Having several options for things to do on a long flight will keep you occupied and relaxed. Prepare your tablet with a few movies or TV episodes you’ve been wanting to watch. Most flights have entertainment but don’t count on the system always being in working order or finding something you like. (Check what’s available on your flight from the airline’s website) It’s always best to have your own entertainment available.
A long-haul flight is a good time to catch up on things you’ve been putting off – read a book you’ve wanted to read, put together an event or party plan, write letters, or learn something new. Try a language app on your overseas flight. I like to organize my travel journal on the flight over and my travel photos on the return flight!
If all else fails, have some games ready to keep you occupied. Crossword puzzles on your tablet are a great diversion and can be done while listening to music. If you’re traveling with a friend or partner, try one of the pass and play games apps. Nothing like a little competition to pass the time!
How to survive a long flight: food
Well, I guess I’m being a bit dramatic, but preparing for 8-10 hours of travel should include thinking of nutrition.
If you have food allergies, sensitivities, or cultural preferences, request a special meal before the trip. But even those without food prohibitions might want to consider alternatives to airplane food. You can usually pack a sandwich at home and carry it through security. Or pick up a salad or yogurt in the airline terminal to carry onto the plane.
Bring your own snacks on-board. Healthy snacks like fruit, hummus, cheese, and a little bit of chocolate will come in handy, especially if your meal isn’t great.
And remember to drink plenty of water!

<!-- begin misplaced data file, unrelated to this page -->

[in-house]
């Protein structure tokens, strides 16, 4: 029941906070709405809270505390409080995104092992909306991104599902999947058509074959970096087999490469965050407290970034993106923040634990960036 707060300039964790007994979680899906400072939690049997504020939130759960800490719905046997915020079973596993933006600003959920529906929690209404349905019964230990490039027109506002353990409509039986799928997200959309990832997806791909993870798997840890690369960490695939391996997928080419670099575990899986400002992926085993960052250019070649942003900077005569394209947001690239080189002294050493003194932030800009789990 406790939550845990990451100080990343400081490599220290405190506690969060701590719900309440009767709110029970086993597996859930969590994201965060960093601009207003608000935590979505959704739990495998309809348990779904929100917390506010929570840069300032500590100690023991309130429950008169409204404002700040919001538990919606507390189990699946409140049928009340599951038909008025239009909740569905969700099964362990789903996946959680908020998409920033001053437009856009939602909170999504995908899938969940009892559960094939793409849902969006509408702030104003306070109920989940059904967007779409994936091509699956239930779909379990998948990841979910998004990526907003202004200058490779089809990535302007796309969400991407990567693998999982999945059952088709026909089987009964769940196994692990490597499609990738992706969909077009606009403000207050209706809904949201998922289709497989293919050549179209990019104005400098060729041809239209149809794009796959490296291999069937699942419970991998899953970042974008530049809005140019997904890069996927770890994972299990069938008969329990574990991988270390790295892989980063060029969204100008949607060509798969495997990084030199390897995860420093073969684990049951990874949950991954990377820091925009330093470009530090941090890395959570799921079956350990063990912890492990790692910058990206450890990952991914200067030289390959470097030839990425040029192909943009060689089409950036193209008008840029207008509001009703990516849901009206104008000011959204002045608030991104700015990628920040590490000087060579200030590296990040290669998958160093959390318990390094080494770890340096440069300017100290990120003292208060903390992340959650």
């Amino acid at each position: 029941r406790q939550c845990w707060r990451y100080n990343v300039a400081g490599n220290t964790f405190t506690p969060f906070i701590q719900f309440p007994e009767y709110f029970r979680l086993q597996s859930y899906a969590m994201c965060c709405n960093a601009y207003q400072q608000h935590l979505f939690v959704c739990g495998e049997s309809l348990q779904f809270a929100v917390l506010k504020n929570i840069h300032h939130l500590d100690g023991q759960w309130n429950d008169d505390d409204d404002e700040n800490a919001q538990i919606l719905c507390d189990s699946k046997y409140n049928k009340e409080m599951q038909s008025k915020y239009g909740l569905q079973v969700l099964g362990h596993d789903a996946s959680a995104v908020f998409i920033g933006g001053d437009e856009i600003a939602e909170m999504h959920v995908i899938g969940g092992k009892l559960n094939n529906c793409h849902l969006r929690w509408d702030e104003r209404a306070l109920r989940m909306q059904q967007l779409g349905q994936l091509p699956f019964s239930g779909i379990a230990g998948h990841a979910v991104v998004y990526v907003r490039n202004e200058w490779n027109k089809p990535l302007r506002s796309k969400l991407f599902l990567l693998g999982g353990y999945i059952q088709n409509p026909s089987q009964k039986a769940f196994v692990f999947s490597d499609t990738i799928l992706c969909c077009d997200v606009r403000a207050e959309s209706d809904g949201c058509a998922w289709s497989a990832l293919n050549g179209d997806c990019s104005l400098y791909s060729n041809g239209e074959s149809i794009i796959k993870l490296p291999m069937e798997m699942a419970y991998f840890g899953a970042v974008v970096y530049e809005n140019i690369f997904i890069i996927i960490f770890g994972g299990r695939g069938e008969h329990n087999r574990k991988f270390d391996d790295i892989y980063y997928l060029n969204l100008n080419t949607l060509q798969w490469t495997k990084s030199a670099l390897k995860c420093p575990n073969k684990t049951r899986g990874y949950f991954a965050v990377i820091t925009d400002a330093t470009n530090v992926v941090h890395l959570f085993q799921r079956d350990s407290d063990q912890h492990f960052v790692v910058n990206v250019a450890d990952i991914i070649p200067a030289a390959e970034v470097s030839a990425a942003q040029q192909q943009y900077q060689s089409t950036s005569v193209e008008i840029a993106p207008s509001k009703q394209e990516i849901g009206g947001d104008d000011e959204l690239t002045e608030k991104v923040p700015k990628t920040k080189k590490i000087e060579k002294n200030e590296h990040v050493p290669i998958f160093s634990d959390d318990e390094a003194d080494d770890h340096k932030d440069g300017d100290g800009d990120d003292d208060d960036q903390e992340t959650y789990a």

Tips for sleeping on an overnight flight
Sleep is usually the biggest challenge on a long flight through multiple time zones. Some travelers (my husband…) fall asleep before the plane has left the tarmac, but for most of us, falling asleep on a plane is difficult. To avoid jet lag, and a miserable first day at your destination, do whatever you can to prepare your body for sleep.
- Begin to turn off (blue light) devices at least 30 minutes before you hope to sleep.
- Wear comfortable clothing.
- Follow your normal bedtime routine – brush your teeth and freshen up.
- TIP: if you know you’ll need a sleep mask on the flight, begin wearing one at home to become familiar with it.
- Some people adjust their sleep schedule at home to match the time at their final destination. That way they are more likely to fall asleep on the flight. YMMV
- Pack comfort items that might encourage sleep – neck pillow, cozy blanket, slippers. The airline often supplies a lightweight blanket but I prefer to use my own light wrap as my blanket.
- Consider using an OTC sleep aid or sleeping pill (Advil-PM, Dramamine, or melatonin) to encourage sleep, but be sure you’ve tested this at home first. You don’t want to be drowsy when it’s time to depart the plane.
Under the best of circumstances, you will only get a few hours of sleep, but hopefully the excitement of your trip’s start will make that tolerable.
Secure your valuables during a overnight flight
Wallet, cash and other valuables:
Don’t leave these in the overhead compartment. You should always have these secured at your seat or on your body. If you’re uncomfortable wearing a money belt or passport pouch, look for a wallet or small bag that you can secure to the airplane seat itself.